Wednesday August 17, 2005 | Asia Pulse
PNG Minister Warns Over Tapping EU Funds
GOROKA, Aug 17 Asia Pulse - Continued delay by Pacific Island countries to negotiate a successful Economic Partnership Agreement (EPA) could result in the region missing out in millions of European Union (EU) funds, The National reports.
If that happens, the African and the Caribbean countries, who are "more aggressive" in pursuing aid funds will push through and get the development funds.
This warning was sounded by Papua New Guinea’s trade and industry minister Paul Tiensten in Goroka in his address to senior officials of the Melanesian Spearhead Group (MSG) meeting in Goroka, ahead of the Leaders summit.
"I think there are 50 million euros (K200 million) waiting to be drawn down from the EU, but what we need to do is to mobilize and move confidently towards tapping into those funds, then the African and Caribbean nations will move in to get it because they are aggressive," Mr Tiensten said.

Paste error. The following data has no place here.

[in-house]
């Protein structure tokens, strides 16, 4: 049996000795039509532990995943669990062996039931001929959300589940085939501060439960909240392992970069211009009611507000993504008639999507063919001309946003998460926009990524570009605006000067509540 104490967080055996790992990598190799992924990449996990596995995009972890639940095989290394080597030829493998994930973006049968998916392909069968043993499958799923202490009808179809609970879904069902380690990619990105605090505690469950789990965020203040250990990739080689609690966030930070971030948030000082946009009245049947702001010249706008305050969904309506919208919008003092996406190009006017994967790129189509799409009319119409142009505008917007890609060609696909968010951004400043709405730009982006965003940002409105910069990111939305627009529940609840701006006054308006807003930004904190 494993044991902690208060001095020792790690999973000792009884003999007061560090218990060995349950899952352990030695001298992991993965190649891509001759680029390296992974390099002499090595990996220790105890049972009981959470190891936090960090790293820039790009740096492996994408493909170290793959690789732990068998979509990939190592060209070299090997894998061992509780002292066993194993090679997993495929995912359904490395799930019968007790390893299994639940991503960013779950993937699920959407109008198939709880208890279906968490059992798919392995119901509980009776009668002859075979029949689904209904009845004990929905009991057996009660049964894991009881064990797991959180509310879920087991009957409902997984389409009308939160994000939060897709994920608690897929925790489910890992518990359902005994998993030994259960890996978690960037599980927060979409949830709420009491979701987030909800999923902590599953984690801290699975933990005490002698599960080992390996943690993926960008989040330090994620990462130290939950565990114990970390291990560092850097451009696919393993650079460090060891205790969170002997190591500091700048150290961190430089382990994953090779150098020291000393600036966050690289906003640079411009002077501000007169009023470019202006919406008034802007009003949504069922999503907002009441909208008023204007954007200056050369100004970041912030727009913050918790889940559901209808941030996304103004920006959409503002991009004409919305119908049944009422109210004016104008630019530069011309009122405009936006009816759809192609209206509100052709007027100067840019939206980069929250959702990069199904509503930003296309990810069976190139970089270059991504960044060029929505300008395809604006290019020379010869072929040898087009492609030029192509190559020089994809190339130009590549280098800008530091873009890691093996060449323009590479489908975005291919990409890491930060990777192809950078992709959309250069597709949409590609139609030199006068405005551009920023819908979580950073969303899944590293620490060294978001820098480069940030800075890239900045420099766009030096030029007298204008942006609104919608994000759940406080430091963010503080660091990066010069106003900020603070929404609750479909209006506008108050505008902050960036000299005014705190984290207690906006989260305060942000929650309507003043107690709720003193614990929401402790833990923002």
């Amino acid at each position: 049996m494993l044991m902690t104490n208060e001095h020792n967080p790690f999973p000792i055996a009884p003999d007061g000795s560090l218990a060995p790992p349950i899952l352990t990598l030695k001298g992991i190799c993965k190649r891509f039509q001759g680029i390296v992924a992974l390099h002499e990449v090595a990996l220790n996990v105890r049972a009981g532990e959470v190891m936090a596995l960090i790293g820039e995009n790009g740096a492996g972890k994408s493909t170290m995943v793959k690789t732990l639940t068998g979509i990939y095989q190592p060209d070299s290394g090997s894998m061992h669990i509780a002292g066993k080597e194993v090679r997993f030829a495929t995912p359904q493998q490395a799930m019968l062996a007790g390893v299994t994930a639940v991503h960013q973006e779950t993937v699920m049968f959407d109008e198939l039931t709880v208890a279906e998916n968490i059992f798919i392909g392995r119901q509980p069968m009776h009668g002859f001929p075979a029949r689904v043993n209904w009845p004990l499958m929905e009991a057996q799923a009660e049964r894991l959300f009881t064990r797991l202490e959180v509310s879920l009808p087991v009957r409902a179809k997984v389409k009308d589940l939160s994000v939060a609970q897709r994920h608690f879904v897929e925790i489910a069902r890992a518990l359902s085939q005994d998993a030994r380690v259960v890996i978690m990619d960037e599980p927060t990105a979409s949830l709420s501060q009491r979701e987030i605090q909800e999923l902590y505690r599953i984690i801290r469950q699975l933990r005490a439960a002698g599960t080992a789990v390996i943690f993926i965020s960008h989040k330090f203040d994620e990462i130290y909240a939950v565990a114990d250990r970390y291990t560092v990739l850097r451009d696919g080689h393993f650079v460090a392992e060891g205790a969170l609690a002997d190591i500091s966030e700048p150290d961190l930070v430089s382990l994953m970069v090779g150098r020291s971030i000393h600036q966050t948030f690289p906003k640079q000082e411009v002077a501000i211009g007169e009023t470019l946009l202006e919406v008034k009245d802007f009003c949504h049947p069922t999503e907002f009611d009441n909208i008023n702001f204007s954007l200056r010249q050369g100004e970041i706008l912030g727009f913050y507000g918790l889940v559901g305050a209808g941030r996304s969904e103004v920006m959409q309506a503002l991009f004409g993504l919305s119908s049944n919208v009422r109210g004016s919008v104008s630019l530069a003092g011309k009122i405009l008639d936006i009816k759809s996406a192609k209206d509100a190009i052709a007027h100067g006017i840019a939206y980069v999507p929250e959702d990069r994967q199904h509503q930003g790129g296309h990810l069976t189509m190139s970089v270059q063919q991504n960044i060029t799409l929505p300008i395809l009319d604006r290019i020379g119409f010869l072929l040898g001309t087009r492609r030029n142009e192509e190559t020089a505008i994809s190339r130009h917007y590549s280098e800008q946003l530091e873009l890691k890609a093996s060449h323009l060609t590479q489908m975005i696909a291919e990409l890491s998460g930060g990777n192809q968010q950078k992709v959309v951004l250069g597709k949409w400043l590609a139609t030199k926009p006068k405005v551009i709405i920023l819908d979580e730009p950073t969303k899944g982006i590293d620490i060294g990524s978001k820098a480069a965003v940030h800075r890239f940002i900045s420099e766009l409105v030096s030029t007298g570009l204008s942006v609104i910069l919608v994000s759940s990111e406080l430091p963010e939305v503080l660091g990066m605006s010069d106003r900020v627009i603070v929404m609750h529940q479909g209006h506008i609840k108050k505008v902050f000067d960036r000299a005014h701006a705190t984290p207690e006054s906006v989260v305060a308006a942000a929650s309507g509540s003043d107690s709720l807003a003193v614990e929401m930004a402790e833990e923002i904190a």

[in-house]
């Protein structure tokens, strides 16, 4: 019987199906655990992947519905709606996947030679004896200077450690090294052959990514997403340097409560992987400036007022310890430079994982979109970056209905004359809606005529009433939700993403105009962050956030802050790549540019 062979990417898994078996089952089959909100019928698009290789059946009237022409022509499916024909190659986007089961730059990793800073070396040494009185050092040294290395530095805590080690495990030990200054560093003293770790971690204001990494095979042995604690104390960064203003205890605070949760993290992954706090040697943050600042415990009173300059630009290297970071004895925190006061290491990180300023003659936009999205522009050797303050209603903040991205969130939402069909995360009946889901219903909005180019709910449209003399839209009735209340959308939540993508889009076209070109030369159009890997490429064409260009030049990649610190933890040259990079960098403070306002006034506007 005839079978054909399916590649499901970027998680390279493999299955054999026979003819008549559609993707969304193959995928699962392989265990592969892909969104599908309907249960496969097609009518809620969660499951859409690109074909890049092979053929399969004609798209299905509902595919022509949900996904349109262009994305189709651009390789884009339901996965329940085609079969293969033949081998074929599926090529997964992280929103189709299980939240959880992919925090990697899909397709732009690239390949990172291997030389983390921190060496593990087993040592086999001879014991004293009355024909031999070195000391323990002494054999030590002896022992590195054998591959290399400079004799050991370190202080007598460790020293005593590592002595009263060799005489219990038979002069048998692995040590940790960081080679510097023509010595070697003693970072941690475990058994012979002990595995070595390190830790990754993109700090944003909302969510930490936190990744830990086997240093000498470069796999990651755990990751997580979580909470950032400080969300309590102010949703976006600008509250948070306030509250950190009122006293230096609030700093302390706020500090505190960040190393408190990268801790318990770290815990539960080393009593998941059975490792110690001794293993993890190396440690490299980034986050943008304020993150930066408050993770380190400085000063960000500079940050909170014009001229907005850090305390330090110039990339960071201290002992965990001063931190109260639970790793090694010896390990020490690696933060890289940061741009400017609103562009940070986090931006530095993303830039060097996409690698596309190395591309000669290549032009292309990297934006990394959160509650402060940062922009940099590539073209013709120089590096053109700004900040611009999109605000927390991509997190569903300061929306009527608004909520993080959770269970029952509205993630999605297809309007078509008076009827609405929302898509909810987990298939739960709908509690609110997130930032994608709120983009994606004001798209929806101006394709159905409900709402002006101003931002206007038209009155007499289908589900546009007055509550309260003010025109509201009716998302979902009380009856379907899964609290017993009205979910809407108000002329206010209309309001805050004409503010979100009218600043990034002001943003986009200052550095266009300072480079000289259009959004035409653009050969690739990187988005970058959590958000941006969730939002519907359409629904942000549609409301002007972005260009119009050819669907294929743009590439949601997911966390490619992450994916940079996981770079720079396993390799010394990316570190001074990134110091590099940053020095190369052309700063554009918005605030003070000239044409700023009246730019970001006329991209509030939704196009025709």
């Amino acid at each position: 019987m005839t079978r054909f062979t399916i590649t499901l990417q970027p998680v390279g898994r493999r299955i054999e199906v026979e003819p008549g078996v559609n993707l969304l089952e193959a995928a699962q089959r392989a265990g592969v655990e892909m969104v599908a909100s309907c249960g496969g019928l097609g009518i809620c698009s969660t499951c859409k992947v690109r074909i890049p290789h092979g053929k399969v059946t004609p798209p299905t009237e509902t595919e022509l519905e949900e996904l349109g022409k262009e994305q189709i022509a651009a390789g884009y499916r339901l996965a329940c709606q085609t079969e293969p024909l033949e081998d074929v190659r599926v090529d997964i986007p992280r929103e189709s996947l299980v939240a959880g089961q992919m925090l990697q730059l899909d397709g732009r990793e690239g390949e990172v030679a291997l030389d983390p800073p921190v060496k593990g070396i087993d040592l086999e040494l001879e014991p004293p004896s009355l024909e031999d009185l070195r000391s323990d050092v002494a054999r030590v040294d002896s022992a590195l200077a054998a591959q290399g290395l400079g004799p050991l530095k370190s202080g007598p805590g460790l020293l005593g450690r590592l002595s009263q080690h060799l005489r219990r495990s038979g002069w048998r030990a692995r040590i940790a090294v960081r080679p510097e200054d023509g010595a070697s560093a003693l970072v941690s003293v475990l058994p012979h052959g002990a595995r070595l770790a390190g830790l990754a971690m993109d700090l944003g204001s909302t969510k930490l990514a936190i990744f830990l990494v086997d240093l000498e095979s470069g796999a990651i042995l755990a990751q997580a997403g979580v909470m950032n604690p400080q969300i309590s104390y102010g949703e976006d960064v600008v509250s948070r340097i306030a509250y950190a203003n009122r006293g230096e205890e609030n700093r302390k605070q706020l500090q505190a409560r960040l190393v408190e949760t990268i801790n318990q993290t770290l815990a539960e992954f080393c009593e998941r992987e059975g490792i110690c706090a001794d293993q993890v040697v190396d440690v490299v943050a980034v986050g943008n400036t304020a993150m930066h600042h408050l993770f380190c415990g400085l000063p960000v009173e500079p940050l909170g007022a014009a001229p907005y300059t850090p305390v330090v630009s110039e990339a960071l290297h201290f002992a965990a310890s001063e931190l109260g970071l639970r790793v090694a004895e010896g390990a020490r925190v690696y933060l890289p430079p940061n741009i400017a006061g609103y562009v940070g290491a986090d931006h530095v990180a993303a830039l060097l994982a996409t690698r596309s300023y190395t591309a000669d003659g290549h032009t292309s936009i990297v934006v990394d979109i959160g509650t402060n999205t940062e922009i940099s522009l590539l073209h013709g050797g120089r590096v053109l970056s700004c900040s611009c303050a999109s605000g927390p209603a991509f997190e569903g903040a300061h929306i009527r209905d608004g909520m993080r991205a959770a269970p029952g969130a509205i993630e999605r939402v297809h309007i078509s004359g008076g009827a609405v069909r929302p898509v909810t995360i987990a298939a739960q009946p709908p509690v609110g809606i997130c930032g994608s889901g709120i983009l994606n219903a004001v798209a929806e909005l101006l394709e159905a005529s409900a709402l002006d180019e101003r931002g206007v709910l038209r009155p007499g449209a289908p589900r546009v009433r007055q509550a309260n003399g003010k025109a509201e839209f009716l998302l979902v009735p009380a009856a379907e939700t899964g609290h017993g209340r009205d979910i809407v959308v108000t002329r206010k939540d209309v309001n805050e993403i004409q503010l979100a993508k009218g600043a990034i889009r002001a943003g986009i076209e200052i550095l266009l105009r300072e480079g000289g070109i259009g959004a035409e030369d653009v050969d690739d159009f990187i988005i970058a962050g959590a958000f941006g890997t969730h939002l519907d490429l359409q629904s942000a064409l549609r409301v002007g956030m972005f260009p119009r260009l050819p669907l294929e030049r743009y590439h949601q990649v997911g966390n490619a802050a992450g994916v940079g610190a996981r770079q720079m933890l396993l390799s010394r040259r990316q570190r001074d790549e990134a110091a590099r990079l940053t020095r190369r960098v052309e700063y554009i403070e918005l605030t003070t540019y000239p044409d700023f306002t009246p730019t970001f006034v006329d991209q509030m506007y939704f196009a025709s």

"The South Pacific Forum Secretariat should be made accountable to the Pacific ACP states lack of progress and no efforts should be spared to improve our preparedness to negotiate a successful EPA.
"It is not just the trade and development cooperation with the EU but about utilizing the free trade agreement to influence the multilateral trading system of which we are committed to."
The minister was referring to the 50 million euro aid money the EU made available for the ACP group for common development purposes, which can be drawn down once conditionality such as EPA and free trade agreements between regional member states are concluded and comes into force by the end of 2007.
However, as an alternative, he urged PNG and other Melanesian Spearhead Group (MSG) members, which together constitute about 80 percent of total South Pacific Island economies, can put together a free trade agreement that "offers an opportunity for the European Union (EU) to negotiate with should the Pacific ACP process fail to succeed in its negotiation with the EU" by the set deadline, a call he first made this call at the Pacific ACP trade ministers meeting in Fiji last year.
The minister also stated that MSG-plus concept which was discussed last year at the trade ministers meeting would seek to integrate further trade links by MSG with other Pacific Island countries, needs to be developed as an alternative-encompassing and facilitating both MSG trade issues to regional trade issues.
"Therefore we need to critically look at the MSG-Plus concept and how it will work for us and the region," said Mr Tiensten.